In a recent article in the Harvard Business Review, Vijay Govindarajan and Anup Srivastava called for MBA programs in the US to update their curricula to meet the changing needs of corporations in today’s digital economy. As the economy shifts from ‘asset-heavy’ businesses such as General Motors and ExxonMobil to new ‘asset-light’ service providers like Google and Facebook, so too should the focus of business schools, they write in “MBA Programs Need an Update for the Digital Era.”
One recommendation the authors (both professors at prominent business schools) make is the need for a breakdown of walls between departments. In a company like Facebook’s Meta, for example, they write that “marketing and strategy pervade across the company and are not the purview of a specific department.”
It is even more important, they note, to build 21st century skills such as creativity, strategic thinking, problem solving and dynamic decision making to prepare future managers to keep pace with the rapid transformations that characterize the digital marketplace.
Using Friday Night at the ER is an ideal way to introduce and practice all of these skills in a risk-free setting, and many business schools and management programs are already using the game as a foundational exercise for operations and management courses.
At the Ernest & Julio Management Program at the University of California, Merced, for example, customer Lisa Yeo uses Friday Night at the ER in an operations class to introduce management students to the complexities of managing a service. She leads a game session as an introductory activity in the first class, then uses the debrief to explain how the rest of the course will develop. If time permits at the end of the semester, she has the students play again to see if they are able to apply what they have learned.
We talked with Lisa recently about the unique challenges inherent in managing modern services and how Friday Night at the ER – a 30-year-old tabletop board game – can actually help prepare a new generation of business leaders for today’s rapidly changing digital economy.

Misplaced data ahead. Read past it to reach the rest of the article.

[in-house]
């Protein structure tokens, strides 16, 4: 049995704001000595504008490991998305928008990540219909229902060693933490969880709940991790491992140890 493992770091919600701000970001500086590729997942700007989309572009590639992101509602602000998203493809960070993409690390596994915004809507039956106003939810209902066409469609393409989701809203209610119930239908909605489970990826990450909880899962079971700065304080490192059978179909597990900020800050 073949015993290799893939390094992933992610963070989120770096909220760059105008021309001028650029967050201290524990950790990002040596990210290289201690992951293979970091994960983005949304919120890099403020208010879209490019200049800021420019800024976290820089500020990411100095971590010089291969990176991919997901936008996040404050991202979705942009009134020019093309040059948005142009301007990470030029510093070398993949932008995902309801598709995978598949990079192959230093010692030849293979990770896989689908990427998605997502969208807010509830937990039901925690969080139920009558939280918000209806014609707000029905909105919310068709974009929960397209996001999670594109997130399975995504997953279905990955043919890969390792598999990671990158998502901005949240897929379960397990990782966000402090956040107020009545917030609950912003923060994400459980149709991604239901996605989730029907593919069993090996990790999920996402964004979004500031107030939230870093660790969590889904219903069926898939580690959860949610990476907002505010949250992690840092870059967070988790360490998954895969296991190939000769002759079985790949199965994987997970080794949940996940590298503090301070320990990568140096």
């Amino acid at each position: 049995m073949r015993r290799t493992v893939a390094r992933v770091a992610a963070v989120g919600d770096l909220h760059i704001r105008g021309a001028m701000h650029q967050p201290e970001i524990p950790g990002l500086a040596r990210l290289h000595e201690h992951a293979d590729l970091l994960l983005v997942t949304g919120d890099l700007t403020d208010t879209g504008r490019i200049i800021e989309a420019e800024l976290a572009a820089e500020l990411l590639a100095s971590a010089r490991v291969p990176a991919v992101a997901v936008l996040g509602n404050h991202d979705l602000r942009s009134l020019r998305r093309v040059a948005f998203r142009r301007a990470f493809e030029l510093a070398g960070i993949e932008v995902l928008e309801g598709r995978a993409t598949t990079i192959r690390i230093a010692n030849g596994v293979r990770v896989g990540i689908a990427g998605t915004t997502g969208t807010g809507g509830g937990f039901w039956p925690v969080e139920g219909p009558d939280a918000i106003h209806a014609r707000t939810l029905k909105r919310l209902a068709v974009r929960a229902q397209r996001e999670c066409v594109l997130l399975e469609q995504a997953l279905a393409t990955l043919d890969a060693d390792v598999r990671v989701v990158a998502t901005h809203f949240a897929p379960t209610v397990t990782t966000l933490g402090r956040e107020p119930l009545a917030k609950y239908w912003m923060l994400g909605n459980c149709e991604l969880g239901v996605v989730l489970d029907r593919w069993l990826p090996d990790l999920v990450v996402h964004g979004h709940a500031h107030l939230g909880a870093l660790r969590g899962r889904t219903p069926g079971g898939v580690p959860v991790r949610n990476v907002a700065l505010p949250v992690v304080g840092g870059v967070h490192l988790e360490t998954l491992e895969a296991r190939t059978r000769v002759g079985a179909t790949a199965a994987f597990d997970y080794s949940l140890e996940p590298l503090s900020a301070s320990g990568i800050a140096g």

Q:Lisa, as an assistant professor of management, what skills do you think are most important for today’s emerging business leaders?
I’m a big proponent of collaboration and the need to work together across the organization and with all stakeholders. This, combined with systems thinking, will serve today’s emerging business leaders.
Q:We know you are using Friday Night at the ER to help teach the complexities of managing a service. What are some of these complexities and how does the game illustrate these for your students?
I use Friday Night at the ER before I even discuss the syllabus for my class. It’s a fun way to ground the students in a common experience that I can later use to illustrate core concepts in class. They see how it is the interaction of decisions across different parts of the organization that lead to the end performance; that thinking in silos leads to worse overall performance.
Q:Assuming you were unable to use the game during the pandemic, what did you do instead to address these concepts? How did the two different approaches compare as teaching tools?
I used computer simulations to explore individual ideas like process design, flow, and queueing. While the simulations are nice, they isolate the experience to a single concept. Friday Night at the ER allows students to see how the entire system is connected, how decisions at one stage impact later stages of the service operation.
Q:Many of our customers say Friday Night at the ER uniquely teaches applied systems thinking — i.e., it doesn’t teach systems theory but, rather it builds people’s capacity to apply practical strategies for optimizing a system’s performance. Do you agree and if so, how does the game accomplish this?
Yes, I do agree. It allows a safe place for people to explore different actions, to try thinking creatively, and to learn the importance of collaboration.
Q:Playing the game can be transformative for participants. What are the most common ‘aha!’ moments you see when you lead game sessions?
Honestly, that they can break the implicit rules and find creative solutions like sharing resources across departments.
Q:Are there other aspects of business education where Friday Night at the ER would be a useful tool?
I could see this tool being useful in organizational behavior and team building aspects of a business education. Learning to work together across the departments or just observing how the affordances of the game (echoing organizational design) lock people into a certain way of thinking.
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